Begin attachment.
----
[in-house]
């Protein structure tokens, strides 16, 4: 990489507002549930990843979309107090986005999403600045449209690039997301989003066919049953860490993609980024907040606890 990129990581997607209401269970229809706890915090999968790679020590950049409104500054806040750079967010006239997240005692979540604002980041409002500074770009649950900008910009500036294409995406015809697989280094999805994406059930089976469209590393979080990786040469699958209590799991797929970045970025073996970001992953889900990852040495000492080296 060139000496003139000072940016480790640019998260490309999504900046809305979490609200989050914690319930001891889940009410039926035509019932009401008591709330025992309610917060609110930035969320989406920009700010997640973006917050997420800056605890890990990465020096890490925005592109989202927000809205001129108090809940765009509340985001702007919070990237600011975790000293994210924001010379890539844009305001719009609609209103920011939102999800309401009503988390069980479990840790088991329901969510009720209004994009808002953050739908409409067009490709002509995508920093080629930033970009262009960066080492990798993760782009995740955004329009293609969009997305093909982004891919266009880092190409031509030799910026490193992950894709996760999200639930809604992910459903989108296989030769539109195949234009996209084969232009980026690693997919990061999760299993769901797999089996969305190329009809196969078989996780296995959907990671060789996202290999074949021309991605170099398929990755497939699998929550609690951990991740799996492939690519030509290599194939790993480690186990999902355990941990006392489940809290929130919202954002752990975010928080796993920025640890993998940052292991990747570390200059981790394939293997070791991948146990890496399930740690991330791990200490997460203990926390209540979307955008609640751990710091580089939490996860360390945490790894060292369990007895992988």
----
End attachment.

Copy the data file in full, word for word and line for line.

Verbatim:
[in-house]
């Protein structure tokens, strides 16, 4: 990489507002549930990843979309107090986005999403600045449209690039997301989003066919049953860490993609980024907040606890 990129990581997607209401269970229809706890915090999968790679020590950049409104500054806040750079967010006239997240005692979540604002980041409002500074770009649950900008910009500036294409995406015809697989280094999805994406059930089976469209590393979080990786040469699958209590799991797929970045970025073996970001992953889900990852040495000492080296 060139000496003139000072940016480790640019998260490309999504900046809305979490609200989050914690319930001891889940009410039926035509019932009401008591709330025992309610917060609110930035969320989406920009700010997640973006917050997420800056605890890990990465020096890490925005592109989202927000809205001129108090809940765009509340985001702007919070990237600011975790000293994210924001010379890539844009305001719009609609209103920011939102999800309401009503988390069980479990840790088991329901969510009720209004994009808002953050739908409409067009490709002509995508920093080629930033970009262009960066080492990798993760782009995740955004329009293609969009997305093909982004891919266009880092190409031509030799910026490193992950894709996760999200639930809604992910459903989108296989030769539109195949234009996209084969232009980026690693997919990061999760299993769901797999089996969305190329009809196969078989996780296995959907990671060789996202290999074949021309991605170099398929990755497939699998929550609690951990991740799996492939690519030509290599194939790993480690186990999902355990941990006392489940809290929130919202954002752990975010928080796993920025640890993998940052292991990747570390200059981790394939293997070791991948146990890496399930740690991330791990200490997460203990926390209540979307955008609640751990710091580089939490996860360390945490790894060292369990007895992988």